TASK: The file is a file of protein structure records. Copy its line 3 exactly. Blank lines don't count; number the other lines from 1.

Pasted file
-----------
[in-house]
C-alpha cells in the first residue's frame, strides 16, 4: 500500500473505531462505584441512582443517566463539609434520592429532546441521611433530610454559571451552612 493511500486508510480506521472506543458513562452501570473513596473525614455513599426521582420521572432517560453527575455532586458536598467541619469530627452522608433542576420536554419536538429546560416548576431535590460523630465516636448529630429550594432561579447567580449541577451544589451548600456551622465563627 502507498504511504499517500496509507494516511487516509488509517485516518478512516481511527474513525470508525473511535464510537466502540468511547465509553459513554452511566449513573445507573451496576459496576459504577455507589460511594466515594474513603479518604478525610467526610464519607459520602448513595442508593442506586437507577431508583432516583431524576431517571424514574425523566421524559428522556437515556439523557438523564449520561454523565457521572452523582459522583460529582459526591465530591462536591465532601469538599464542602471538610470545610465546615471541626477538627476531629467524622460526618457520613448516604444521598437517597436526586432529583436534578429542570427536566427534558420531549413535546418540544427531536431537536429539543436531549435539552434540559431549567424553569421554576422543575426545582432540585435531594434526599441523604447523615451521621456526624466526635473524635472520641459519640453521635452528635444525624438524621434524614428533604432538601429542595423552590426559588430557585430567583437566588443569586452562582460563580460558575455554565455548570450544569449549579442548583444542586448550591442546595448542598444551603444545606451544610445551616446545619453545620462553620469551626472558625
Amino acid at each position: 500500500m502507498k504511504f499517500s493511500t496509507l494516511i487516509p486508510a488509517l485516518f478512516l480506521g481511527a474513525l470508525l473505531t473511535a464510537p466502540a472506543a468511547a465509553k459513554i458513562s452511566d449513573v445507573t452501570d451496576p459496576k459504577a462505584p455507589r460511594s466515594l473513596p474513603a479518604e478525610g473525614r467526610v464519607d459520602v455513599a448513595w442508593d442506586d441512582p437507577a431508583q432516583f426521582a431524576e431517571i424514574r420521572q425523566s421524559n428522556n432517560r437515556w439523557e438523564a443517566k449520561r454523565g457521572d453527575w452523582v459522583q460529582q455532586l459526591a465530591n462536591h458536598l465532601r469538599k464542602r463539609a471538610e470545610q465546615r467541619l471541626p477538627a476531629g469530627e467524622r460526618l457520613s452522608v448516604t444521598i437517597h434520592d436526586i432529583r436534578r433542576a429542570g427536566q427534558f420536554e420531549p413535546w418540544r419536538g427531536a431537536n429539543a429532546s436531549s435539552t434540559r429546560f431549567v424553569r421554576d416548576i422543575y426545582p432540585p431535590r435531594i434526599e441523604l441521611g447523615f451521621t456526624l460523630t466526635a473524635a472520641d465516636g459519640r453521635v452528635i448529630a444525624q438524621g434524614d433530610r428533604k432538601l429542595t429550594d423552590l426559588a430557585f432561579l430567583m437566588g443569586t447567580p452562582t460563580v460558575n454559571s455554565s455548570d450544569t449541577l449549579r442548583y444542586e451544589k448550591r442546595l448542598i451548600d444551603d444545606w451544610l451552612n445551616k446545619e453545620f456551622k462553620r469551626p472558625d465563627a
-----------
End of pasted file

Amino acid at each position: 500500500m502507498k504511504f499517500s493511500t496509507l494516511i487516509p486508510a488509517l485516518f478512516l480506521g481511527a474513525l470508525l473505531t473511535a464510537p466502540a472506543a468511547a465509553k459513554i458513562s452511566d449513573v445507573t452501570d451496576p459496576k459504577a462505584p455507589r460511594s466515594l473513596p474513603a479518604e478525610g473525614r467526610v464519607d459520602v455513599a448513595w442508593d442506586d441512582p437507577a431508583q432516583f426521582a431524576e431517571i424514574r420521572q425523566s421524559n428522556n432517560r437515556w439523557e438523564a443517566k449520561r454523565g457521572d453527575w452523582v459522583q460529582q455532586l459526591a465530591n462536591h458536598l465532601r469538599k464542602r463539609a471538610e470545610q465546615r467541619l471541626p477538627a476531629g469530627e467524622r460526618l457520613s452522608v448516604t444521598i437517597h434520592d436526586i432529583r436534578r433542576a429542570g427536566q427534558f420536554e420531549p413535546w418540544r419536538g427531536a431537536n429539543a429532546s436531549s435539552t434540559r429546560f431549567v424553569r421554576d416548576i422543575y426545582p432540585p431535590r435531594i434526599e441523604l441521611g447523615f451521621t456526624l460523630t466526635a473524635a472520641d465516636g459519640r453521635v452528635i448529630a444525624q438524621g434524614d433530610r428533604k432538601l429542595t429550594d423552590l426559588a430557585f432561579l430567583m437566588g443569586t447567580p452562582t460563580v460558575n454559571s455554565s455548570d450544569t449541577l449549579r442548583y444542586e451544589k448550591r442546595l448542598i451548600d444551603d444545606w451544610l451552612n445551616k446545619e453545620f456551622k462553620r469551626p472558625d465563627a